For such a time as this

Bible Series: 
The Kingdom Comes First

Perhaps the most well-known passage in the Book of Esther is in chapter 4, verse 14 where Esther’s cousin and guardian, Mordecai, says to her, “And who knows but that you have come to the kingdom for such a time as this?” (amp). Many exciting and uplifting messages have been based on this scripture. But often these inspirational sermons miss the point completely because they fail to take into consideration the true context of Mordecai’s words. A close look at the circumstances surrounding this passage will show that Mordecai’s message to Esther was not a feel-good, motivational speech, but rather a sobering and alarming ultimatum!

Esther was a young Jewish woman who was born into a broken family situation and was a minority in an oppressive society. The odds were against her right from the start. But almost overnight Esther went from rags to riches, from poverty to the palace, and became the wife of King Xerxes I, making her one of the most powerful women in the history of the world. Irony seems to fill the pages of the Book of Esther. Just as Persia has unknowingly crowned a Jewish queen, the king’s vizier, a man named Haman, is plotting a diabolical scheme to exterminate the Jewish race through a bloody massacre. There is only one Jew in the land who is in a position to intervene on behalf of her people. It is Esther.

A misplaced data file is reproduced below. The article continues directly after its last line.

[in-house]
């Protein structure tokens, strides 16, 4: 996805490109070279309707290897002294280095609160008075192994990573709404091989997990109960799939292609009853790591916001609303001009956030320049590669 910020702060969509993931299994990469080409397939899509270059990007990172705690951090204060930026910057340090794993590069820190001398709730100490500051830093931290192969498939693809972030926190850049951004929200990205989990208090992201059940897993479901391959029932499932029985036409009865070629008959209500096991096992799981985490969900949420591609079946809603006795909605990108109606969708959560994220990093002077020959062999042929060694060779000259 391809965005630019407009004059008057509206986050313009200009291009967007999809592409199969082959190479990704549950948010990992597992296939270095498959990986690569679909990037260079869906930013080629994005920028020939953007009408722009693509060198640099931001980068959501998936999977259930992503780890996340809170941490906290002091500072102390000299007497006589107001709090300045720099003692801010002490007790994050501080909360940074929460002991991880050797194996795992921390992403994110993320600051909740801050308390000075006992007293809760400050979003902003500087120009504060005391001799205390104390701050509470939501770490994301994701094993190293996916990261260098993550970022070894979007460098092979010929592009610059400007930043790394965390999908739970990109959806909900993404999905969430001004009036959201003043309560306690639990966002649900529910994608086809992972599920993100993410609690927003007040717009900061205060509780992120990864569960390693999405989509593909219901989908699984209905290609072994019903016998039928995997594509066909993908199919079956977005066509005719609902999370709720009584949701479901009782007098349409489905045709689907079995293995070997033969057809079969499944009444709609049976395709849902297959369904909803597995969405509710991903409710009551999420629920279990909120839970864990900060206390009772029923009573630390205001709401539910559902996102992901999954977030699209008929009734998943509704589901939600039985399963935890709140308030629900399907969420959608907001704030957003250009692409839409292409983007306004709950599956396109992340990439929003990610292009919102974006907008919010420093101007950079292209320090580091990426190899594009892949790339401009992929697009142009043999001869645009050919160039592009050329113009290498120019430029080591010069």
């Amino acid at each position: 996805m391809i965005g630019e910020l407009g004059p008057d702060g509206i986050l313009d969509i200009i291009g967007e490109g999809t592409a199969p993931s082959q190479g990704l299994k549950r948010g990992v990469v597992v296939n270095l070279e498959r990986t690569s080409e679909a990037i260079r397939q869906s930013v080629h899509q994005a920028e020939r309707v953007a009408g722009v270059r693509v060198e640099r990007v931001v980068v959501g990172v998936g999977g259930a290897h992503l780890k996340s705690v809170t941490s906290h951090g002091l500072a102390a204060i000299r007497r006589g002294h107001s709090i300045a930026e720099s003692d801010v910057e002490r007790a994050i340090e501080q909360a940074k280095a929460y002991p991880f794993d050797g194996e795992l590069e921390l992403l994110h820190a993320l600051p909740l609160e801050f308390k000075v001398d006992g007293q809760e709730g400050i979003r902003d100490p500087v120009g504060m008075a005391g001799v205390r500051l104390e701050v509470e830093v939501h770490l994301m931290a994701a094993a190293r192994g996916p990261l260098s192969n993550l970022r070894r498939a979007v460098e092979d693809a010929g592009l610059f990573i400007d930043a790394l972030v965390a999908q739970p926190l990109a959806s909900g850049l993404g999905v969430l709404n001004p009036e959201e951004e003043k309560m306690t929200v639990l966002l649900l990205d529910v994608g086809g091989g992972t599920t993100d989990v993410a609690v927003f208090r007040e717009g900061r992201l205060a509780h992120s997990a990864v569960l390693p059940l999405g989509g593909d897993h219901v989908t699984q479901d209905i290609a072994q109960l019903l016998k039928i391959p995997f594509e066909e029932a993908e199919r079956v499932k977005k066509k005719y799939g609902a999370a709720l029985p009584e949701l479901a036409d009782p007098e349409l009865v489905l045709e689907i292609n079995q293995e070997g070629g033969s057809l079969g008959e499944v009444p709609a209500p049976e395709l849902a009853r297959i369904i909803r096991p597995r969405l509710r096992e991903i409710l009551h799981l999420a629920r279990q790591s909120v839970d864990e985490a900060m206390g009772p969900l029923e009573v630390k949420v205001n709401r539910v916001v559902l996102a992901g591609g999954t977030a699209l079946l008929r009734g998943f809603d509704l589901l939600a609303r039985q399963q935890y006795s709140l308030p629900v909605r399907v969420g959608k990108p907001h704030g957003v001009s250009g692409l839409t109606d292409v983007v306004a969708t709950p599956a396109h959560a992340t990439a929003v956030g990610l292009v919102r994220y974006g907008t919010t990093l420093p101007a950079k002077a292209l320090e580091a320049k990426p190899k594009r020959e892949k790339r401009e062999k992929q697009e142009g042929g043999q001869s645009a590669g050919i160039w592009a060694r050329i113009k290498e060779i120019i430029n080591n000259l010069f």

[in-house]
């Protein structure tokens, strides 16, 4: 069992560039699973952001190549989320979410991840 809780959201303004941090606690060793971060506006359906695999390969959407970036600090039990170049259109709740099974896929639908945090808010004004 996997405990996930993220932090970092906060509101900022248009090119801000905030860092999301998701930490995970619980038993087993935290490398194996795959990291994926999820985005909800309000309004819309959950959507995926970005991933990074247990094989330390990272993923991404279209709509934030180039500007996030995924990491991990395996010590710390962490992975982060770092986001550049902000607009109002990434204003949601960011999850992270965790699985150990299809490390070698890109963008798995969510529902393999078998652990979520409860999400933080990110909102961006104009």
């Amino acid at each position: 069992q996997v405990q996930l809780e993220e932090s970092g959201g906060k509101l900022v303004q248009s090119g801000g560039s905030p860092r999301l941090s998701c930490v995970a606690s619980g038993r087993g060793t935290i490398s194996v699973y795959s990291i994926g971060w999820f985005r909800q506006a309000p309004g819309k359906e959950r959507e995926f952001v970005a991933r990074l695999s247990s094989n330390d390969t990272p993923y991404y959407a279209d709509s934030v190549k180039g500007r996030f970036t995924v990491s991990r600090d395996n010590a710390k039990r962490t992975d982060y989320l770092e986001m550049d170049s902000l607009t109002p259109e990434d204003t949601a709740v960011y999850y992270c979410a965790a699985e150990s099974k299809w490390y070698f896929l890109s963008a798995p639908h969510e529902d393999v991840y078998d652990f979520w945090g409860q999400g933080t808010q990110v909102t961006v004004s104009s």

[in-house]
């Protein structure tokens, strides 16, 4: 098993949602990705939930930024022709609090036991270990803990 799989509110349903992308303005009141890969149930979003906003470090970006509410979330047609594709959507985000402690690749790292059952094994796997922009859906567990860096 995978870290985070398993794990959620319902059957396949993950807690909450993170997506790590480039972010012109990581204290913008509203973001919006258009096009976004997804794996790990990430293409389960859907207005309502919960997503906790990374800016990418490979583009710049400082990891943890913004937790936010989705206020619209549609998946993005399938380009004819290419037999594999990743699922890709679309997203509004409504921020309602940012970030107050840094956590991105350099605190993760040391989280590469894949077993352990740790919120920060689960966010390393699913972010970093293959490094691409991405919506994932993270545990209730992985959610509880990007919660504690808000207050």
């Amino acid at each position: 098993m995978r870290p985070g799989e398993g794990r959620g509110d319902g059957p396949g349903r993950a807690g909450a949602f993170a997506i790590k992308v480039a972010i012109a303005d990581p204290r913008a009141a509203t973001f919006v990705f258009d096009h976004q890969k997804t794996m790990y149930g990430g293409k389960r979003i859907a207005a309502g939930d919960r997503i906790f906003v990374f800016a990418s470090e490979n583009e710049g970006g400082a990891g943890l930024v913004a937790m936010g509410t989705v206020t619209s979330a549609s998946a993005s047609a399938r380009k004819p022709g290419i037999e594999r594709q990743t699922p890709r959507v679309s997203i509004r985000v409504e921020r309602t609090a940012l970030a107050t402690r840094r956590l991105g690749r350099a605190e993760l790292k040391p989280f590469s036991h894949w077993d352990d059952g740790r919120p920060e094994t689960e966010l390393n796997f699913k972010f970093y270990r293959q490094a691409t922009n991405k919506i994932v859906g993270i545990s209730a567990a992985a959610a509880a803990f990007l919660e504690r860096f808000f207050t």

It seems as though the pleasures of the palace had begun to intoxicate Esther. We see in chapter 4 that she begins to struggle with what course of action to take. As Esther looked around at the beautiful palace that was now her home and the luxuries, pleasures, conveniences, and wealth she had come to enjoy, it must have been difficult for her to imagine throwing it all away in some misguided attempt to be a heroine. She knew that taking this matter to the king would force her to risk everything she had, including her very life. Perhaps a more subtle approach would be best. Maybe she should just lay low and wait to see how things would play out. Perhaps at some point she would have an opportunity to put in a good word for the Jews without jeopardising herself. After all, what good would she be to anyone if she were dead?

Studies in this Series

Other studies in this series